Palm Warbler

The species comprises two distinct subspecies that may merit specific status.

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The Palm Warbler is classified as Least Concern. Does not qualify for a more at risk category. Widespread and abundant taxa are included in this category.

Browse: Home / Birds / Palm Warbler at Last Palm Warbler at Last - By Corey • April 13, 2007 • 3 comments 1st wood warbler of the year my first local wood-warbler of the year! On Wednesday after my failed foray after a Common Gull in Brooklyn and my successful search for a Red-headed Woodpecker in Manhattan I headed north to meet up with Will to bird the Coxsackie Creek Grasslands Preserve before it More

Browse: Home / Birds / They’re Back! Palm Warblers in Central Park They’re Back! Palm Warblers in Central Park - By Corey • April 13, 2008 • 5 comments On my hours-long birding excursion in Central Park yesterday one of the highlights was seeing many Palm Warblers all over the grassy areas wherever people weren’t. More

Despite its name, the Palm Warbler is among the northernmost of any Dendroica species. Described by J. P. Gmelin from a wintering specimen on Hispaniola, this warbler winters primarily in southeastern and Gulf Coast regions of the United States. Its breeding distribution generally corresponds to the distribution of bogs and fens in boreal forests of Canada and the northern United States. Among congeners, only the Blackpoll Warbler (D. striata) has a more northerly breeding distribution. More

"Yellow" Palm Warbler in non-breeding plumage Conservation status Least Concern (IUCN 3.1) Scientific classification Kingdom: Animalia Phylum: Chordata Class: Aves Order: Passeriformes Family: Parulidae Genus: Dendroica Species: D. More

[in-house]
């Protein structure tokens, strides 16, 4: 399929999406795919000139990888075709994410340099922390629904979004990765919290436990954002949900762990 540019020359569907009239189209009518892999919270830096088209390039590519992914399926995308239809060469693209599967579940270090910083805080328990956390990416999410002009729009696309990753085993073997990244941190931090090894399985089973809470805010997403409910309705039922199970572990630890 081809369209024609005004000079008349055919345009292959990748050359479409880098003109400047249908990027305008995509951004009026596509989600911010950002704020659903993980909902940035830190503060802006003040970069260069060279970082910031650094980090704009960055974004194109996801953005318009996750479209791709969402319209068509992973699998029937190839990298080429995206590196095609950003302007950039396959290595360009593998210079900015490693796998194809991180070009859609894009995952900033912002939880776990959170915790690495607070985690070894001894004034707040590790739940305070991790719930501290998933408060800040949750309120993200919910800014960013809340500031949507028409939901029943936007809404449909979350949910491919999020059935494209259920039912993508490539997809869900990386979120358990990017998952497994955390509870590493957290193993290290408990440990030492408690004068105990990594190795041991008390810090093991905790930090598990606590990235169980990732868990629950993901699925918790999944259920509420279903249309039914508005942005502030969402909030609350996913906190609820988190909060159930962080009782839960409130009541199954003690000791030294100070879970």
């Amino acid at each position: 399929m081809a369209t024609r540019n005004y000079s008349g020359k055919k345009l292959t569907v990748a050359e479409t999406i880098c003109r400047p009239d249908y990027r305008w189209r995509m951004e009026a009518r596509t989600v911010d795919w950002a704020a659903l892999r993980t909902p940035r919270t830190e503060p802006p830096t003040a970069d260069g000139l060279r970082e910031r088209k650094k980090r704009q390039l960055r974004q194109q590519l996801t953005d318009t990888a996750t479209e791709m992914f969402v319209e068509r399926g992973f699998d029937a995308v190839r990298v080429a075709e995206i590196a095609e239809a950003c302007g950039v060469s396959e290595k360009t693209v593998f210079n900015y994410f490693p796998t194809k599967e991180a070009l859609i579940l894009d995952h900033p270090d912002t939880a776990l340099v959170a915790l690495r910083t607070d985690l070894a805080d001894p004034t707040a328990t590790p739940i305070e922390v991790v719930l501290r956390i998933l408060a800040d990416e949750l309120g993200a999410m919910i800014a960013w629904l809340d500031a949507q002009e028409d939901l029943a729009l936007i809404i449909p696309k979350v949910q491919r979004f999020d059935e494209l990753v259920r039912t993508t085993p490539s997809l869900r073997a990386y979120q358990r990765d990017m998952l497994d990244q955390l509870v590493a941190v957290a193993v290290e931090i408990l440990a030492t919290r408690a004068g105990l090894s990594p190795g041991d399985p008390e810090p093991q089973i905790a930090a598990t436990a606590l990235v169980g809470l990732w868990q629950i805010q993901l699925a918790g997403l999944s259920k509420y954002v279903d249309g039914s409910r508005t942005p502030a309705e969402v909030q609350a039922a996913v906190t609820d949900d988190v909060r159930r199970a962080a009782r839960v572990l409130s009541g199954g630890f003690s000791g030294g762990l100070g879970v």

The Palm Warbler has a significantly wide range, reaching up to 3,400,000 square kilometers. This bird can be found in the United States, Canada, Mexico, areas of the Caribbean, and parts of Central America. Its habitat is varied and includes forests, shrubland, wetlands, grassland and even urban areas, rural gardens and pastureland. The global population of this species is estimated to be around 23,000,000 individual birds. More

Palm Warblers forage actively in conifers and on the ground, sometimes flying to catch insects. These birds mainly eat insects and berries. The song of this bird is a monotonous trill. The call is a sharp chek. These birds frequently bob their tail. More

The Palm Warbler (Dendroica palmarum) is a very active wood-warbler. It feeds on insects from the ground in marshy, weedy or brushy areas, although it will occasionally take them from the air as well. It frequently bobs its tail while hopping about and has yellow undertail coverts, both of which are give-aways for identification. This is a fun bird to watch, but we had never encountered one prior to the first experience described below. More

The rusty-capped Palm Warbler can be most easily recognized by the tail-wagging habit that shows off its yellow undertail. It breeds in bogs and winters primarily in the southern United States and Caribbean. More

The Palm Warbler, Dendroica palmarum, is a small songbird of the New World warbler family. The species comprises two distinct subspecies that may merit specific status. "Yellow Palm-Warbler" (D. p. hypochrysea) of the eastern third of the breeding range has brownish-olive upper parts and thoroughly yellow underparts with bold rufous breast and flank streaking. It migrates later in the fall than its western counterpart. "Western Palm-Warbler" (D. p. More